A Growing (And Fasting) Boy


Nov 6, 2015


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Last year, we went to meet a cousin’s son for a reason that sounded very somber to me: The 8-year-old had fasted for five out of the eight days of a Jain holy festival called Paryushan. The boy, small for his age, sat on the sofa, quiet and with a dignified grace rarely seen in kids that young. I had met him at my wedding and a few times over the years since. On those occasions, he had been a boisterous fellow, playing, flying kites, and cutting others’ kites with gay abandon.

But that day, he looked smaller, almost sunken in the large sofa. His cheeks had gone in and his cheekbones had come out. The bright red shirt he wore fell loosely on him. The most affected feature, his eyes, had dark circles underneath that made his face look tiny. His skin was paler. I was shocked to see him in that state even as the mother told us how he had only drank boiled water during his five-day fast. He also read religious literature, went to the temple and attended school.

“He has lost 3 kilos,” his mother told me.

I nodded my head with a poker face. To me (a foodie), Paryushan demands too Herculean a task. I may never do it or ask it of my child. “How did you do it?” I asked the little boy later. He had broken his fast just that morning, but had been unable to eat much after such a long stretch with no food.

He spoke in a low but confident voice, with a steady demeanour. “I just could. No problem.”

I tried a different angle. “Didn’t you miss your favourite food made by mum during this period? Or that packet of chips?”

He smiled, but did not answer; he didn’t seem too tired to speak, he just seemed… calm.

I realized that somewhere, this boy was undergoing a change: he had realized his own inner strength. The surprising thing is, he’s not unique; a huge number of kids, aged anywhere between 4 and 18, fast during Paryushan alongside adults. Some eat on alternate days; some skip one meal; some don’t eat salt and stick to boiled food, while some only drink water, like my relative’s son. There is a long list of possible fasts one could observe, but all, naturally, require a mind-boggling degree of self-deprivation.

Apart from Jains, Muslims observe fasts as well, during Ramadan. Entire families, including kids, don’t eat till sunset for 30 straight days. But growing up in Delhi, I was more familiar with the excitement of langar, when the Sikh kids of the colony distributed Rooh Afza mixed with milk to passersby and, later, gulped down the rest with a few lucky neighbours, like me. I also knew the fun of decorating a jhulan on Janmashtami and expecting praise from the elders. We even got little knick knacks as a prize for our efforts.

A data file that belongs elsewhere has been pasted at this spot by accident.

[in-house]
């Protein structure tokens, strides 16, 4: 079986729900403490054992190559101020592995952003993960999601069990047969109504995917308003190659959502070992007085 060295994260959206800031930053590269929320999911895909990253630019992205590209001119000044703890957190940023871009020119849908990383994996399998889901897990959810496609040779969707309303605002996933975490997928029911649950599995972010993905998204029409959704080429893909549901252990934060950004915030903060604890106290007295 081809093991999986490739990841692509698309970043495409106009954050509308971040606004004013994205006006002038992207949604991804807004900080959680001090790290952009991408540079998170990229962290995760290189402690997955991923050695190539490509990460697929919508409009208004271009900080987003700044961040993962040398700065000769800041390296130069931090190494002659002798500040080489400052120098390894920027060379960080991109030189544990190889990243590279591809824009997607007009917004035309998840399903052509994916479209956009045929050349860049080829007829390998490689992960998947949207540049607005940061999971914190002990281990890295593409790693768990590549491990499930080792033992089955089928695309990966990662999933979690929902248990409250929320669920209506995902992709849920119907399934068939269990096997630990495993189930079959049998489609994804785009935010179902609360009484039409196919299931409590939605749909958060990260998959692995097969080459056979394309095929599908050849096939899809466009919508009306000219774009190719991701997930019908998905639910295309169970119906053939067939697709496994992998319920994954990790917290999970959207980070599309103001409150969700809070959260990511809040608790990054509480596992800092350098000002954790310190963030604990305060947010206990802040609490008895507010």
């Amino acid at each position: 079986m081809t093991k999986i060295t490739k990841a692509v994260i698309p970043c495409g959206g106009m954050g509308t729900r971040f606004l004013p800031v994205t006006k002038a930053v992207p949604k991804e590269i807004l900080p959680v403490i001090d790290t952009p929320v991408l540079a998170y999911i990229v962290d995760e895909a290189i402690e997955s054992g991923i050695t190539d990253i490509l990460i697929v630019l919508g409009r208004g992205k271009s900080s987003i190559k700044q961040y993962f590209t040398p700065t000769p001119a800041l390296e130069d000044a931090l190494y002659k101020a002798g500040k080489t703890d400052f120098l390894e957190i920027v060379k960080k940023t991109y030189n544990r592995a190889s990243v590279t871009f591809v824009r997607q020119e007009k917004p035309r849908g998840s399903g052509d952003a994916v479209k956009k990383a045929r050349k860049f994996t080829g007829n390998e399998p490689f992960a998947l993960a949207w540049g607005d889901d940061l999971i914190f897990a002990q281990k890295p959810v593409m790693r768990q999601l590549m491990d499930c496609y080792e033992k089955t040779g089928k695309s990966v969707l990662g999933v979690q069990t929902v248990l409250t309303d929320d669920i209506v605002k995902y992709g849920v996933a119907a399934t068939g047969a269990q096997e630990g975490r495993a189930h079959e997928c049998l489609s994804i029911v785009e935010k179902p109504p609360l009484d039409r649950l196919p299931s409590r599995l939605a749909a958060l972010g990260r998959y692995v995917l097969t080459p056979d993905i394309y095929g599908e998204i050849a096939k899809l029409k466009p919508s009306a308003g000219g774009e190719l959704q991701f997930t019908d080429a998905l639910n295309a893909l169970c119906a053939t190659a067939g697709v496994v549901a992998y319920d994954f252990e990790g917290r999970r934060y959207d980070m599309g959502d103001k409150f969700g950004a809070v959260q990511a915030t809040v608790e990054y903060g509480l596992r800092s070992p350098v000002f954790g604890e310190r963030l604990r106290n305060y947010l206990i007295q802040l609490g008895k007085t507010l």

So, holidays or religious observances that require kids to fast, for me, are a little difficult to digest (excuse the pun). How do they do it? Children are highly suggestible, says Dr Hansal Bhachech, psychiatrist and author in Ahmedabad.

“When they are suggested by their parents that fasting is okay, they believe it. Our feelings can be adjusted by strong suggestibility and hunger is a feeling,” he says. Dr Bhachech, in his practice, has come across many children as well as adults who have fasted for long periods.

Physiologically, he says, the human body fights it out the first three days of any fast. After the third day, the body enters what is known as starvation mode, when it starts using up its fat and energy stores. “This is why people consider the first three days (of a fast) as crucial,” Dr Bhachech says.  “After that, the body can last till the fat is being used up. When a person enters starvation mode, he doesn’t crave food.”

Psychologically, fasting is viewed by many as transformative. For children, it may be a long-term change. Children who are asked to fast or attend spiritual lectures develop an understanding that such practices are good — and that not following them is not good. While a basic knowledge of good and bad typically develops after the age of 10, in these kids, it develops sooner. Consequently, they learn what guilt is. And with their early understanding of guilt, they tend to become more careful people. They understand restrained gratification to be a positive trait, Dr Bhachech says.

The benefit to learning self-control at such a young age is that these children learn to mange their expectations and wait patiently for delayed gratification. “The foundation is set, to say the least. The parents will have to nurture the child thereafter, like telling him that if he could master his hunger, he can master anything,” he says.

For the rest of that evening, we all spoke at length – ironically, over several plates of khaman, chakna and mithai – about how the young boy had pulled it off and how he would now practice fasting every year. The boy, however, didn’t eat any of the delicious nashta plated in front of him. From where I stood, his will power had already started winning.


Written By Runa Mukherjee Parikh

Runa Mukherjee Parikh is a freelance journalist and has been reporting on education, women and culture extensively for nine years. A persistent animal rights crusader right from her teenage years, she has moved from feeding dogs in her area to writing about the Animal Birth Control programme in her city. Brought up in a very culturally inclined Bengali home, she is now a part of a big Gujarati family and is figuring out her role in it. A mother to a toddler with mixed roots, she lately spends most of her time parenting and watching other people parent, usually with a bowl of popcorn. Tweets at @tweetruna.


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